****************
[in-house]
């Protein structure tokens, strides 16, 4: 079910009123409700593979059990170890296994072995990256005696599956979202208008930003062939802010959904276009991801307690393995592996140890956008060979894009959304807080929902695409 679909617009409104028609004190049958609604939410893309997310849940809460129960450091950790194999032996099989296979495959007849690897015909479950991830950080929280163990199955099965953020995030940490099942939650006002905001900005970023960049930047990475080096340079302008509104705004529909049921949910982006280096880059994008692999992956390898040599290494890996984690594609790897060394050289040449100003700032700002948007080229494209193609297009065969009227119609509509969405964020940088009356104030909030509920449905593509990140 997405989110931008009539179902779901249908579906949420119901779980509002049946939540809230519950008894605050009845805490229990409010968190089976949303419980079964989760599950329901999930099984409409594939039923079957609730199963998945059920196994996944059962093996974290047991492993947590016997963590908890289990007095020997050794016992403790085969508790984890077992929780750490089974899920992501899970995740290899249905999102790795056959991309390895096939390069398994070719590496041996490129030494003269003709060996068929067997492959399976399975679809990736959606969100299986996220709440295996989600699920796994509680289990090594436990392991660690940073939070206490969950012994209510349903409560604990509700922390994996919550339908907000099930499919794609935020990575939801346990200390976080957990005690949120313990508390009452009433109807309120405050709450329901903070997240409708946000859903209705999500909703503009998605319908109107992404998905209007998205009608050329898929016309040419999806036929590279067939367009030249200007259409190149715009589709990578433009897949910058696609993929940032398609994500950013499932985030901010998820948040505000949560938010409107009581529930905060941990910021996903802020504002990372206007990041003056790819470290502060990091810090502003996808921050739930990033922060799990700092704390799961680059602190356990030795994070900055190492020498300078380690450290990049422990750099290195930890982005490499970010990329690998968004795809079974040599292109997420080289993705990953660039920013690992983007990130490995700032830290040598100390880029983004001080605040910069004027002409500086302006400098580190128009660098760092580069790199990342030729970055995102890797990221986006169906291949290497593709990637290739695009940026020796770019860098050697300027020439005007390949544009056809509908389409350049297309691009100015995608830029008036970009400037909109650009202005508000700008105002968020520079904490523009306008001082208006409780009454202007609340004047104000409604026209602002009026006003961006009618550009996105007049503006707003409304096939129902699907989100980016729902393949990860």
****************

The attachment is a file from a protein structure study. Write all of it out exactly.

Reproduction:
[in-house]
């Protein structure tokens, strides 16, 4: 079910009123409700593979059990170890296994072995990256005696599956979202208008930003062939802010959904276009991801307690393995592996140890956008060979894009959304807080929902695409 679909617009409104028609004190049958609604939410893309997310849940809460129960450091950790194999032996099989296979495959007849690897015909479950991830950080929280163990199955099965953020995030940490099942939650006002905001900005970023960049930047990475080096340079302008509104705004529909049921949910982006280096880059994008692999992956390898040599290494890996984690594609790897060394050289040449100003700032700002948007080229494209193609297009065969009227119609509509969405964020940088009356104030909030509920449905593509990140 997405989110931008009539179902779901249908579906949420119901779980509002049946939540809230519950008894605050009845805490229990409010968190089976949303419980079964989760599950329901999930099984409409594939039923079957609730199963998945059920196994996944059962093996974290047991492993947590016997963590908890289990007095020997050794016992403790085969508790984890077992929780750490089974899920992501899970995740290899249905999102790795056959991309390895096939390069398994070719590496041996490129030494003269003709060996068929067997492959399976399975679809990736959606969100299986996220709440295996989600699920796994509680289990090594436990392991660690940073939070206490969950012994209510349903409560604990509700922390994996919550339908907000099930499919794609935020990575939801346990200390976080957990005690949120313990508390009452009433109807309120405050709450329901903070997240409708946000859903209705999500909703503009998605319908109107992404998905209007998205009608050329898929016309040419999806036929590279067939367009030249200007259409190149715009589709990578433009897949910058696609993929940032398609994500950013499932985030901010998820948040505000949560938010409107009581529930905060941990910021996903802020504002990372206007990041003056790819470290502060990091810090502003996808921050739930990033922060799990700092704390799961680059602190356990030795994070900055190492020498300078380690450290990049422990750099290195930890982005490499970010990329690998968004795809079974040599292109997420080289993705990953660039920013690992983007990130490995700032830290040598100390880029983004001080605040910069004027002409500086302006400098580190128009660098760092580069790199990342030729970055995102890797990221986006169906291949290497593709990637290739695009940026020796770019860098050697300027020439005007390949544009056809509908389409350049297309691009100015995608830029008036970009400037909109650009202005508000700008105002968020520079904490523009306008001082208006409780009454202007609340004047104000409604026209602002009026006003961006009618550009996105007049503006707003409304096939129902699907989100980016729902393949990860």